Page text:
A phone call from a former student last week convinced me I needed to go back to the basics. Her question was the #1 question I get asked all the time: "I want to start a business but I don't know where to start. What do I do first?"
This week, I am focusing on essentials that all businesses need when they start. No matter how small or large the business you are creating, there are some basic tax and legal actions you must take when you first start your business. I'll take you through my list of essentials over the next few days, and I will talk about them in the order they should be tackled.
Here is the first essential: a business name.
First, select a name for your business
It sounds easy, but it isn't. Selecting a name can be a difficult task. Before you finalize your selection, remember it will be on every business document, sign, and advertising piece for many years to come. Consider these questions:
What are you selling?
Your business name should express the essential elements you are selling - products and services.
What are your competitors' names?
Consider the names of your competitors. You don't want to be accused of taking another business's name and you also don't want to confuse customers.
How does your business name sound and look?
Your name should be easy to remember, easy to pronounce, and easy to read on a sign or on stationery and brochures.
What image does your name bring to mind?
Ask people who don't know your business about your name. You may be surprised to find out what they think it means. You might need to change your name to remove these images.
After you have selected your business name
When you have selected your business name, don't forget these other related tasks:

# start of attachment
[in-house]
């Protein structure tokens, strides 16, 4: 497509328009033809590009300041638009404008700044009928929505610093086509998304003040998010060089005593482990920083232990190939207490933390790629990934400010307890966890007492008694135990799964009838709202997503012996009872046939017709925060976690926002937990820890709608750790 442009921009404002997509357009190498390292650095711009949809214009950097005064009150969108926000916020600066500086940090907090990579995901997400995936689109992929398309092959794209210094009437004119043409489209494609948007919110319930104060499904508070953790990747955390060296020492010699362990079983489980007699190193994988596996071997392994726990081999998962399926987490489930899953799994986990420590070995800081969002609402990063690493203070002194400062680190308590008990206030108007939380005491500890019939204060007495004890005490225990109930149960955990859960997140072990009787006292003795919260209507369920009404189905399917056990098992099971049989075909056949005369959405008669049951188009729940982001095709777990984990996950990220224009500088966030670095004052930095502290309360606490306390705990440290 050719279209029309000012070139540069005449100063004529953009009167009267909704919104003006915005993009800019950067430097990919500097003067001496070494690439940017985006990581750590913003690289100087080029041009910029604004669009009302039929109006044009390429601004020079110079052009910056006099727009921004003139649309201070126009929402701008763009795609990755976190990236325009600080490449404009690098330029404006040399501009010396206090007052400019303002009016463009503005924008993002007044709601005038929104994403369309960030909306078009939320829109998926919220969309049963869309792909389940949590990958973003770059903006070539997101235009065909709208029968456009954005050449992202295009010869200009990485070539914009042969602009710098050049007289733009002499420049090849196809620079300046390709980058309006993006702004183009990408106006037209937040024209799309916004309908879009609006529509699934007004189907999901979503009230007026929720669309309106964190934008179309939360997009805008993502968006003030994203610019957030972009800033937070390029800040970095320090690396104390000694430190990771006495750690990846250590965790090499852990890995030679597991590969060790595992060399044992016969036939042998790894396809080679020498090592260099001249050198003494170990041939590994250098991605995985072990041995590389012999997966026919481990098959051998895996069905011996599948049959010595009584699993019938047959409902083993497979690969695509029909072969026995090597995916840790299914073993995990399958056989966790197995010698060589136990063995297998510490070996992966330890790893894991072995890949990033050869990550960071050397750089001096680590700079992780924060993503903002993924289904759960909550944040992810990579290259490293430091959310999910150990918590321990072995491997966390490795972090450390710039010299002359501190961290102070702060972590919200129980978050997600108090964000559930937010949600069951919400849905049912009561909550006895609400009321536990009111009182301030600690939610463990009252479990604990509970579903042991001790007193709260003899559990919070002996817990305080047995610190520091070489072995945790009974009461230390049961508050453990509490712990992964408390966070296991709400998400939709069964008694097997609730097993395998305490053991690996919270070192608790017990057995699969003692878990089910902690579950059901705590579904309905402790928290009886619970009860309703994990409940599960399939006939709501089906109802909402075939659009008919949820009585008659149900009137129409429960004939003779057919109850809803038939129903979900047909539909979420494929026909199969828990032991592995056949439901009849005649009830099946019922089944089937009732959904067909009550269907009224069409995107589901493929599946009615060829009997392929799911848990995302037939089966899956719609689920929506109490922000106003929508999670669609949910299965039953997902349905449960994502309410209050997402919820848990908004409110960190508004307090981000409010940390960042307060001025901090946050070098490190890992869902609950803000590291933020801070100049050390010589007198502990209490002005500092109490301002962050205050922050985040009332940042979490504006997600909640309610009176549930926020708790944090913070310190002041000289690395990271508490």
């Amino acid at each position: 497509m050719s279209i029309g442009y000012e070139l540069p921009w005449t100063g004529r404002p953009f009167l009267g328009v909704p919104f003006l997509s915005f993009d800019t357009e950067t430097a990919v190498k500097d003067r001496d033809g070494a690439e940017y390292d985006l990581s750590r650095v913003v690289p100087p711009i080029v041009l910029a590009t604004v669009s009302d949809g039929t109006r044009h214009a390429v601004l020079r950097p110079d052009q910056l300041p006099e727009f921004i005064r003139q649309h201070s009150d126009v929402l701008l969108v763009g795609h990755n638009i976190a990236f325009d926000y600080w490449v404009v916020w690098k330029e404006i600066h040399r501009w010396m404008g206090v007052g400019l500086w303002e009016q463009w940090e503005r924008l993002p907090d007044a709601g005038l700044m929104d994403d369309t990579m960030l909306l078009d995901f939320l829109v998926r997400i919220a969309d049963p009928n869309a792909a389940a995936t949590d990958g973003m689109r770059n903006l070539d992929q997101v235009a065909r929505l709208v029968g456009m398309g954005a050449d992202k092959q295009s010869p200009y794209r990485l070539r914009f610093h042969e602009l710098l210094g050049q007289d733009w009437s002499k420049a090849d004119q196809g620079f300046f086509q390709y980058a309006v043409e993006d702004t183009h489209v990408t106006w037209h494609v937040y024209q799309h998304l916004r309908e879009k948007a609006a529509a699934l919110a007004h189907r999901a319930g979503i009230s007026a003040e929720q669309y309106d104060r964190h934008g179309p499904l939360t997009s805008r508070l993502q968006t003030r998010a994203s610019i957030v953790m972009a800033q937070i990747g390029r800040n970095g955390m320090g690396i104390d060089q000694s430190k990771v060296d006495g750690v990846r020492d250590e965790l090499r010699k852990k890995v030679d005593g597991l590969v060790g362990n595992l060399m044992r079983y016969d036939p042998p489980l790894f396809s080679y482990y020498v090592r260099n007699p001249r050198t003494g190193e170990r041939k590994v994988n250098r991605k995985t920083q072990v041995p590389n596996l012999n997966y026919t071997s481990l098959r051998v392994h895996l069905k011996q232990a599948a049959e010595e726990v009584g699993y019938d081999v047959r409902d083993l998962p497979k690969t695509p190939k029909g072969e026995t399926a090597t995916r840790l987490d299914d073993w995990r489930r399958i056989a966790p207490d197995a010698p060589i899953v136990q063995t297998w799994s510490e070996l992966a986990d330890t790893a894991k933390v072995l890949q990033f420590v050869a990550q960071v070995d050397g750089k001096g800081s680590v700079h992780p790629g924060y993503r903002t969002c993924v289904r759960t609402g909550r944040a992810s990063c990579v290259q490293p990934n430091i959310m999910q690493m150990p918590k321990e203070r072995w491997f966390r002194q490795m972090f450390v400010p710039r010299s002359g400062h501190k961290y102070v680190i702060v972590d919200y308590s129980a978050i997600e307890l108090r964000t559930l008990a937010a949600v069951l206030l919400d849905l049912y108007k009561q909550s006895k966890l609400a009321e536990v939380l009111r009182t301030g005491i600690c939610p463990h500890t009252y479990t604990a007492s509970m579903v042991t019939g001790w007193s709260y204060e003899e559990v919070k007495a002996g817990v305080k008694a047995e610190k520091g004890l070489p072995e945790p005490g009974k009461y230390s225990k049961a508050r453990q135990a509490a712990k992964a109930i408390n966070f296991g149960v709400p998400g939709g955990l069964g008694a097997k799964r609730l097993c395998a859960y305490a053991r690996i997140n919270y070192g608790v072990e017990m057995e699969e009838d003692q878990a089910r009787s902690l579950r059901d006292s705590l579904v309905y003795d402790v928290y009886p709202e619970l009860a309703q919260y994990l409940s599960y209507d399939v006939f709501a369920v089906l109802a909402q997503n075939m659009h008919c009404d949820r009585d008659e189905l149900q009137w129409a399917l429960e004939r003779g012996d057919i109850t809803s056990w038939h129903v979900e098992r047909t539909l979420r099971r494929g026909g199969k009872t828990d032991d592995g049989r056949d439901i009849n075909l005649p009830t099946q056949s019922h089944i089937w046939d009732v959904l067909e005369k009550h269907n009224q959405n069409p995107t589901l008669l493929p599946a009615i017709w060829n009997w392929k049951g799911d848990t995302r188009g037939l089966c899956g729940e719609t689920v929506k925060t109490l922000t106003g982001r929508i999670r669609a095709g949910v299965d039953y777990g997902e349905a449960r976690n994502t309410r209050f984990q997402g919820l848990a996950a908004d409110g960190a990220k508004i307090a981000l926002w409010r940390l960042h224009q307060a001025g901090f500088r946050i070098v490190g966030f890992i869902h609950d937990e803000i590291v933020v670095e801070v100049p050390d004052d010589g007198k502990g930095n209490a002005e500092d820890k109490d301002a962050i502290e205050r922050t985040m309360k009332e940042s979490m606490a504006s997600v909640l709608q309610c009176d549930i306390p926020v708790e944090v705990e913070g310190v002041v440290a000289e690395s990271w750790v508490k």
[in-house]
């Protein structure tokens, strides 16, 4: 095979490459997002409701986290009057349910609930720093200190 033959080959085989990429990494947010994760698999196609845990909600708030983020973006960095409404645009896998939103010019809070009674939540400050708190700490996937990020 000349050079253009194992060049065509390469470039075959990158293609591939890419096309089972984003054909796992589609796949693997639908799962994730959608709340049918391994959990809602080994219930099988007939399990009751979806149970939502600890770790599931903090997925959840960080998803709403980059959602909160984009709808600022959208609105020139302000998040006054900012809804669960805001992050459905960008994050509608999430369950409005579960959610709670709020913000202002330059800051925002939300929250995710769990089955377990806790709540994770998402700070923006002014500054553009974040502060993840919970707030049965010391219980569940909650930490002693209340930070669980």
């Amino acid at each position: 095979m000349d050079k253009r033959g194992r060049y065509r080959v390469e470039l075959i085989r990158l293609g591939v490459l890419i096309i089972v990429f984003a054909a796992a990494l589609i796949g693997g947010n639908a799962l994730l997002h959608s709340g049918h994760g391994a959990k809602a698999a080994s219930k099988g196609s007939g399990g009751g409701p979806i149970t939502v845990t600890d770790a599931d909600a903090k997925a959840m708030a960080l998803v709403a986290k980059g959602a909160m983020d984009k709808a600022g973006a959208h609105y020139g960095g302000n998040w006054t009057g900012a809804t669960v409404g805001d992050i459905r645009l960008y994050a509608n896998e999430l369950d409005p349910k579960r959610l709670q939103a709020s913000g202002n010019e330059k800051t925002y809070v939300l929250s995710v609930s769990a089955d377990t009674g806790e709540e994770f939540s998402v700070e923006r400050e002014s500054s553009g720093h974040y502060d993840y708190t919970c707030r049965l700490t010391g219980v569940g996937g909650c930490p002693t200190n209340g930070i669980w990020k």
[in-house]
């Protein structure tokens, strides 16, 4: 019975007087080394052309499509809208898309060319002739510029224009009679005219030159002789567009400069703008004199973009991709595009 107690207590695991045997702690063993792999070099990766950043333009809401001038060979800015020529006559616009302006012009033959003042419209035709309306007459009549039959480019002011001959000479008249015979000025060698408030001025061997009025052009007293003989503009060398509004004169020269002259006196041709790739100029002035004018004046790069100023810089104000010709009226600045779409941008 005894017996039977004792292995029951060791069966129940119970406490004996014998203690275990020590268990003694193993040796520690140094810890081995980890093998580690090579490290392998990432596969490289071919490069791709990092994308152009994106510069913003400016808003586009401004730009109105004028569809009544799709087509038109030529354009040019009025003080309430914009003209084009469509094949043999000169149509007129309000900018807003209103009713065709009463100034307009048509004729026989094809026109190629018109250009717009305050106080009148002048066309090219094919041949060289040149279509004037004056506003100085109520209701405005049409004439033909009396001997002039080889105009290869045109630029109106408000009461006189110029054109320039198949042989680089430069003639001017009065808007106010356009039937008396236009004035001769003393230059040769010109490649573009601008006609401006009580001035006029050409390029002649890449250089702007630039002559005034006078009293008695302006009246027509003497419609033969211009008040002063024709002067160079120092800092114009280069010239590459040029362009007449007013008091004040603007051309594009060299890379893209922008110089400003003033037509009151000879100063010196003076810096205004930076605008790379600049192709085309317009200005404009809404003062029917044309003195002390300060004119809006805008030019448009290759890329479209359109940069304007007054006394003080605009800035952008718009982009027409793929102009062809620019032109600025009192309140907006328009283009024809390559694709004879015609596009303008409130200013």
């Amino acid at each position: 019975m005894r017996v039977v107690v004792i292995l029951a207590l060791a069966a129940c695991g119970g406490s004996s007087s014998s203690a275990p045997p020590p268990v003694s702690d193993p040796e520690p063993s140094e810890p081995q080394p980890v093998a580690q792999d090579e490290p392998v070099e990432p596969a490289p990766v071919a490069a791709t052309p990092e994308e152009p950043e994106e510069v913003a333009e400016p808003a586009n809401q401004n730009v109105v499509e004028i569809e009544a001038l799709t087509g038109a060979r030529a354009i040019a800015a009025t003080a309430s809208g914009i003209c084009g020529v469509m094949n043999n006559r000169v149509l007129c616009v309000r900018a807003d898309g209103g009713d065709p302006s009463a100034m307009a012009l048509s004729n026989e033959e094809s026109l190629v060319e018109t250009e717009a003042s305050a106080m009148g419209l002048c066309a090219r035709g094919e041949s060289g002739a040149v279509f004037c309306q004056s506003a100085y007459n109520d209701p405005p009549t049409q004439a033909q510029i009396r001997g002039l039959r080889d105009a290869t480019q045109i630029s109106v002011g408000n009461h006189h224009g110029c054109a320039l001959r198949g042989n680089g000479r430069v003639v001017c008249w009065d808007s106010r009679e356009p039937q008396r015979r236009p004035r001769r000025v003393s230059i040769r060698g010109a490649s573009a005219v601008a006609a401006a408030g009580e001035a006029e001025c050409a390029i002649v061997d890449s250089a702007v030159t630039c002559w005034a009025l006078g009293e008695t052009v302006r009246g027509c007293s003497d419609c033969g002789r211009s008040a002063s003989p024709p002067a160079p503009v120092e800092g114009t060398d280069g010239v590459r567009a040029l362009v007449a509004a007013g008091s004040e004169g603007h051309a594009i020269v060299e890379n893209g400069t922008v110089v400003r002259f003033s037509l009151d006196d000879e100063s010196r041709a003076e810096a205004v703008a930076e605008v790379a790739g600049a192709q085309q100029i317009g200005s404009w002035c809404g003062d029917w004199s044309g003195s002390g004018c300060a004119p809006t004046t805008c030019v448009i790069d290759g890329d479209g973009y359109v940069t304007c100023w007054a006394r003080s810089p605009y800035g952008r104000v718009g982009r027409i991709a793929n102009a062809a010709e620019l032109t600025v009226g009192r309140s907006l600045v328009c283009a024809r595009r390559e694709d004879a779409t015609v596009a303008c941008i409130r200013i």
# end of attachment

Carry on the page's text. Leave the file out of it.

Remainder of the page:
- Do some research to make sure you are not using a name that is already being used. Check local, state, and U.S. resources (read this article on Researching Business Names for suggestions on where and how to search).
- If your legal business name is different from your trade name (the name you will present to the public), you must file a "fictitious name" (d/b/a) statement with your county. For example, if your corporation name is Dingle Enterprises, Inc. but you are selling products as "One in a Million Tools," you must let the public know who owns the company.
- Register the name with your state or put your business name on your start-up documents. If you set up a corporation, partnership, 0r limited liability company, the registration of your business name is part of this process. But if you have a sole proprietorship, it is a good idea to contact your state secretary of state and file a business name registration form.
Consider trademarking your business name
If your name is unique and unusual, you may want to spend the time and money to trademark your business name, to keep others from using it.
Getting your business name set up is a big decision. Take your time. Search to be sure no one else has your name. Then go through the processes described above to register your name.
For More Information
All About Business Names